• If you're staying logged in on google services across several devices, then it clearly doesn't matter to you. You don't mind being tracked.

        I avoid it on my phone by using Cyanogenmod (so I can selectively allow and deny specific access types to specific applications) and using a firewall so that google and other advertisers can't be reached. Pretty much the same way I do it on my laptop, desktop, and servers.

        • I'm just saying that the system being devised by this ex google engineer isn't really that spooky for most people ( who I think are like me) that already don't mind being tracked. I mean its kind of scary,but I think I'm adjusting to a world where real privacy as we used to think of it doesn't really exist. Between google and amazon, they know where I go, do, see and what I buy. So far those companies have done a good job not sharing that in a publically accesible way. Facebook, on the other hand, has in th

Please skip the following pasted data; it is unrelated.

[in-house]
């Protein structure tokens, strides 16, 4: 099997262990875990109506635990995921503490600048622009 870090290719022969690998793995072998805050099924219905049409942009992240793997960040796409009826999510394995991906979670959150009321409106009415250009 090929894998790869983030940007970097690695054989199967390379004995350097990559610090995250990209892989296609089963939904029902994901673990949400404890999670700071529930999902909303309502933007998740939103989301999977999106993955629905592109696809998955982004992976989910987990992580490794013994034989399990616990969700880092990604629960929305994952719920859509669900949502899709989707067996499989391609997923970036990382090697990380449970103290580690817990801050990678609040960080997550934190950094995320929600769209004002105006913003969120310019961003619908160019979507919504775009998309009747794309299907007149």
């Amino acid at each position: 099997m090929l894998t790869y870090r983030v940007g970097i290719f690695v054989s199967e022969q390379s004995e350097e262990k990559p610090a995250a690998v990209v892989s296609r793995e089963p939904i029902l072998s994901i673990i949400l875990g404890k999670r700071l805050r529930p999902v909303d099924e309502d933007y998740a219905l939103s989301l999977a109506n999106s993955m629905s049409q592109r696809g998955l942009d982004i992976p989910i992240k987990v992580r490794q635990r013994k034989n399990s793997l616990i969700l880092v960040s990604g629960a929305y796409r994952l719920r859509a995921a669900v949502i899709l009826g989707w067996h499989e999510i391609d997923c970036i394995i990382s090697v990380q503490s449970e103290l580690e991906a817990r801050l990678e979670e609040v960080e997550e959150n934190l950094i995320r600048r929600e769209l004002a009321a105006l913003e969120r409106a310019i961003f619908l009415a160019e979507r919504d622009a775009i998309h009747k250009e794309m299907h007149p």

• good call (Score:4, Insightful)

    by Trepidity ( 597 ) <> on Thursday December 06, 2012 @07:10PM (#42210065)

    some experts aren't convinced that the data will be truly anonymous

    You don't say? In particular, note the complete lack of incentives for the company to actually care how good its anonymizing is.

    • by davecb ( 6526 )
      This is a classic disambiguation effort, like figuring out that there is only one family in a postal code with children, and therefor associating my ad-tracking with them in particular. And then selling that information to other vendors.
  • by CanHasDIY ( 1672858 ) on Thursday December 06, 2012 @07:20PM (#42210155) Homepage Journal
    From TFA:

    Drawbridge works by looking at the cookie data that comes with a request from a mobile or desktop browser or app to an ad exchange, and using its “bridging” algorithm to assess the probability that any two arbitrary cookies from different devices are associated with the same person. The Web cookies that Drawbridge uses [allegedly] contain anonymous, relatively benign information, such as the browser client, the site accessed, and a time stamp. Unlike a method known as device fingerprinting, Drawbridge doesn't rely on technologies that directly track user activity, or report geolocation or other invasive device identifiers... Once they reach a threshold of certainty that two cookies represent the same person, they call it a match.

    Here's hoping my own browsing habits don't match too closely with any person the government has decided to put on its "disposition matrix..."